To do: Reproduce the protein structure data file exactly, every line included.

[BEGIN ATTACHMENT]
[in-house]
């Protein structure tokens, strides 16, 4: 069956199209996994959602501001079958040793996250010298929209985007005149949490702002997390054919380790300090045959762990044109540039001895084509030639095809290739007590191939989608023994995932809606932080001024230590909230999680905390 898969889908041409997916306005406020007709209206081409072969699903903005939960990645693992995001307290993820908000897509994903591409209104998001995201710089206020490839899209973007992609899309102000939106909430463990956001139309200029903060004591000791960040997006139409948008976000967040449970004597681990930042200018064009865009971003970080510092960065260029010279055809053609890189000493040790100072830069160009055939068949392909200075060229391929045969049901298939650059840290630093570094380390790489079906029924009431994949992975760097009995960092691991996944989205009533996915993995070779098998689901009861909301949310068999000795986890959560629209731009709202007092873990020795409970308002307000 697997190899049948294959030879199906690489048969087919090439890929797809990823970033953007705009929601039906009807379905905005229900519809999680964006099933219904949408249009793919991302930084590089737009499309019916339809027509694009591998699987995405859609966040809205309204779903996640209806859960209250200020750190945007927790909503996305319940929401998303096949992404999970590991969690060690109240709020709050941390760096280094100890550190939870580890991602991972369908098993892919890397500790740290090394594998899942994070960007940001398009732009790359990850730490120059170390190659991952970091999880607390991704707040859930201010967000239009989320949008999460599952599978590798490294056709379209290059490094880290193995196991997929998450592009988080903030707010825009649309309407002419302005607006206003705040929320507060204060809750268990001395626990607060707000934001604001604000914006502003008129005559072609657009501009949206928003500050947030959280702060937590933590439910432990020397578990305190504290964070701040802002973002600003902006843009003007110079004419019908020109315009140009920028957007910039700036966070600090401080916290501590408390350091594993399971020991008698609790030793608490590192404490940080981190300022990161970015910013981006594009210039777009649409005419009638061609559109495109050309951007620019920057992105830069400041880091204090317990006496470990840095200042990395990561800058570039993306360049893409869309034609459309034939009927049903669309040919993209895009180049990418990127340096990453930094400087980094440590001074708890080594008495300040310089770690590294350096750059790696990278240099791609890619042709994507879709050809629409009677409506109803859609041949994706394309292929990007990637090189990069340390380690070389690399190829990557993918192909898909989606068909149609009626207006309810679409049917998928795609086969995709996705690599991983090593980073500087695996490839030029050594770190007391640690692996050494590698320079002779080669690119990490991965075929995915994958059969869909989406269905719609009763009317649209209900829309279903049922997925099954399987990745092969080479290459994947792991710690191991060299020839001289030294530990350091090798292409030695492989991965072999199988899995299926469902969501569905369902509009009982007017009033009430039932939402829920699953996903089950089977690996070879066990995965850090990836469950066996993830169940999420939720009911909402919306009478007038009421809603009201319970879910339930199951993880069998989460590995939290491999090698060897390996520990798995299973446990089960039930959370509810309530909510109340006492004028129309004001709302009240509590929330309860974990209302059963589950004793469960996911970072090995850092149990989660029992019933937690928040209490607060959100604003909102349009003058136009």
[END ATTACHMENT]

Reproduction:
[in-house]
């Protein structure tokens, strides 16, 4: 069956199209996994959602501001079958040793996250010298929209985007005149949490702002997390054919380790300090045959762990044109540039001895084509030639095809290739007590191939989608023994995932809606932080001024230590909230999680905390 898969889908041409997916306005406020007709209206081409072969699903903005939960990645693992995001307290993820908000897509994903591409209104998001995201710089206020490839899209973007992609899309102000939106909430463990956001139309200029903060004591000791960040997006139409948008976000967040449970004597681990930042200018064009865009971003970080510092960065260029010279055809053609890189000493040790100072830069160009055939068949392909200075060229391929045969049901298939650059840290630093570094380390790489079906029924009431994949992975760097009995960092691991996944989205009533996915993995070779098998689901009861909301949310068999000795986890959560629209731009709202007092873990020795409970308002307000 697997190899049948294959030879199906690489048969087919090439890929797809990823970033953007705009929601039906009807379905905005229900519809999680964006099933219904949408249009793919991302930084590089737009499309019916339809027509694009591998699987995405859609966040809205309204779903996640209806859960209250200020750190945007927790909503996305319940929401998303096949992404999970590991969690060690109240709020709050941390760096280094100890550190939870580890991602991972369908098993892919890397500790740290090394594998899942994070960007940001398009732009790359990850730490120059170390190659991952970091999880607390991704707040859930201010967000239009989320949008999460599952599978590798490294056709379209290059490094880290193995196991997929998450592009988080903030707010825009649309309407002419302005607006206003705040929320507060204060809750268990001395626990607060707000934001604001604000914006502003008129005559072609657009501009949206928003500050947030959280702060937590933590439910432990020397578990305190504290964070701040802002973002600003902006843009003007110079004419019908020109315009140009920028957007910039700036966070600090401080916290501590408390350091594993399971020991008698609790030793608490590192404490940080981190300022990161970015910013981006594009210039777009649409005419009638061609559109495109050309951007620019920057992105830069400041880091204090317990006496470990840095200042990395990561800058570039993306360049893409869309034609459309034939009927049903669309040919993209895009180049990418990127340096990453930094400087980094440590001074708890080594008495300040310089770690590294350096750059790696990278240099791609890619042709994507879709050809629409009677409506109803859609041949994706394309292929990007990637090189990069340390380690070389690399190829990557993918192909898909989606068909149609009626207006309810679409049917998928795609086969995709996705690599991983090593980073500087695996490839030029050594770190007391640690692996050494590698320079002779080669690119990490991965075929995915994958059969869909989406269905719609009763009317649209209900829309279903049922997925099954399987990745092969080479290459994947792991710690191991060299020839001289030294530990350091090798292409030695492989991965072999199988899995299926469902969501569905369902509009009982007017009033009430039932939402829920699953996903089950089977690996070879066990995965850090990836469950066996993830169940999420939720009911909402919306009478007038009421809603009201319970879910339930199951993880069998989460590995939290491999090698060897390996520990798995299973446990089960039930959370509810309530909510109340006492004028129309004001709302009240509590929330309860974990209302059963589950004793469960996911970072090995850092149990989660029992019933937690928040209490607060959100604003909102349009003058136009």